Jersey City is set to launch a vertical farming program that will bring 19,000 pounds of fresh produce to residents every year - free of charge - transforming areas of the city that traditionally lack healthy food sources. Mayor Steve Fulop announced a partnership with AeroFarms, a New Jersey vertical farming company, and the World Economic Forum, that will make Jersey City the first in the nation to create a municipal vertical farming program. The initiative will establish 10 farming sites throughout the city. 

ulop said the program will help reshape the diets of people living in areas with higher rates of obesity, heart disease, and high blood pressure - some of the same health conditions that have left many susceptible to COVID-19. “It is going to be oriented towards diet, healthy eating and making people more aware of what they are putting into their body,” Fulop said. “We are going to be hopefully changing outcomes of how people eat and live which ultimately changes life expectancy.” Residents will register with the city and may be required to participate in health food workshops, as well as quarterly health screenings to receive free access to the locally-grown produce.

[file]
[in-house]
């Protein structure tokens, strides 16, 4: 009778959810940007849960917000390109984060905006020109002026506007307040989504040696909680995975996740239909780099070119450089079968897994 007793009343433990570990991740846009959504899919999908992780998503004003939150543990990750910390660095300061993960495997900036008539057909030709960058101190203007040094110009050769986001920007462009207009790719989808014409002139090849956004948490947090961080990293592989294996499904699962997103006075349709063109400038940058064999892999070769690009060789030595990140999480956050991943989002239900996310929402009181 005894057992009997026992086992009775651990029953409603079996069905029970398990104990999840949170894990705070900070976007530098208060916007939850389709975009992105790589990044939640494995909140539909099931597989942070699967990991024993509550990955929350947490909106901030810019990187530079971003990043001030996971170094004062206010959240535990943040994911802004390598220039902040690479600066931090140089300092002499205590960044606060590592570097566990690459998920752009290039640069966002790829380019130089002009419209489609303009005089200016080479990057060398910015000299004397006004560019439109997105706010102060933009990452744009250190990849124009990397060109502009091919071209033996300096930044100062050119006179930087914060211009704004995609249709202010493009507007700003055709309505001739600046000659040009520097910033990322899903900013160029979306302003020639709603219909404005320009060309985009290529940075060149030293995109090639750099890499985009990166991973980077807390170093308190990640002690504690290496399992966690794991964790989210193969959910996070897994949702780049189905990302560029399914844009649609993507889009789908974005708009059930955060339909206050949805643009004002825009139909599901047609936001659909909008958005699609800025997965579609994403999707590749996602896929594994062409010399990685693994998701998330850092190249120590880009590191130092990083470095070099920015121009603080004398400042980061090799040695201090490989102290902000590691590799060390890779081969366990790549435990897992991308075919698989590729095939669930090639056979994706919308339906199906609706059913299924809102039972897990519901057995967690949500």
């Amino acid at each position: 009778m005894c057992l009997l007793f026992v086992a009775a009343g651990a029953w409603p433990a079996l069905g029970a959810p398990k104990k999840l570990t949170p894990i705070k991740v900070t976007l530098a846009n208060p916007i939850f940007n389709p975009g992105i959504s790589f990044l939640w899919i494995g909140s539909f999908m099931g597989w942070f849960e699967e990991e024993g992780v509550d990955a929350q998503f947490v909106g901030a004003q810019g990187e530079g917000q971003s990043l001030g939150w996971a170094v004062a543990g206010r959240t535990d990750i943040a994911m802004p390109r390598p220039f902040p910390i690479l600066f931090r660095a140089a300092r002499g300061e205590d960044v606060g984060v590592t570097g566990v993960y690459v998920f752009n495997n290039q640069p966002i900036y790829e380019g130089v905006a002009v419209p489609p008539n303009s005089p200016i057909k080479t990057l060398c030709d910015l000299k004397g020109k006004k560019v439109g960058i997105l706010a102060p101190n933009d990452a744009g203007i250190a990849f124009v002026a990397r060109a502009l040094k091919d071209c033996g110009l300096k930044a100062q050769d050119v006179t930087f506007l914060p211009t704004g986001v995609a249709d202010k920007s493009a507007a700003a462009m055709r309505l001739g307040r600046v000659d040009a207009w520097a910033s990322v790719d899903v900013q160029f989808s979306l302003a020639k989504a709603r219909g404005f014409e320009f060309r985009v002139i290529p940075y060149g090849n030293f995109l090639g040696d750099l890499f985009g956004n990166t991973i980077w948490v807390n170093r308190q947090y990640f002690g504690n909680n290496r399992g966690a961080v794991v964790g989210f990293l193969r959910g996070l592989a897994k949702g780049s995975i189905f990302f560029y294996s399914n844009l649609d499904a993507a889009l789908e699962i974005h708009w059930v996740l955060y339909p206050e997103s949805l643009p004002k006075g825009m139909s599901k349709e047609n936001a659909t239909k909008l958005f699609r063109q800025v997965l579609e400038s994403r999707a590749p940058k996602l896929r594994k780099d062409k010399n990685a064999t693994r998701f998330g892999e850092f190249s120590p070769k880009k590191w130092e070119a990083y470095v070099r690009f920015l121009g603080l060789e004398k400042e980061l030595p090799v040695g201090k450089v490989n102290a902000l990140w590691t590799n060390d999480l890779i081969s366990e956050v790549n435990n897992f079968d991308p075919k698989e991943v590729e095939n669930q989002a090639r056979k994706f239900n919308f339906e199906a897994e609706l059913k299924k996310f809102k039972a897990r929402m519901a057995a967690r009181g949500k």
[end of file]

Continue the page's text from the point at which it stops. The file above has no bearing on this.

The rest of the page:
The program comes as the city grapples with a $70 million budget shortfall caused by the coronavirus. But as one of the cities hit hardest by COVID-19 — Jersey City is nearing 6,500 positive cases and 500 fatalities — “we feel it is more important than ever to focus on food access and education,” Fulop said. The City Council will vote Wednesday on a resolution granting a three-year contract with AeroFarms, which grows primarily leafy greens, including kale and arugula, for nearly $1 million. A little more than half of the money will fund the construction of the vertical farm units and the rest of the money will cover maintenance of the project. 

Read more at The Jersey Journal (Joshua Rosario)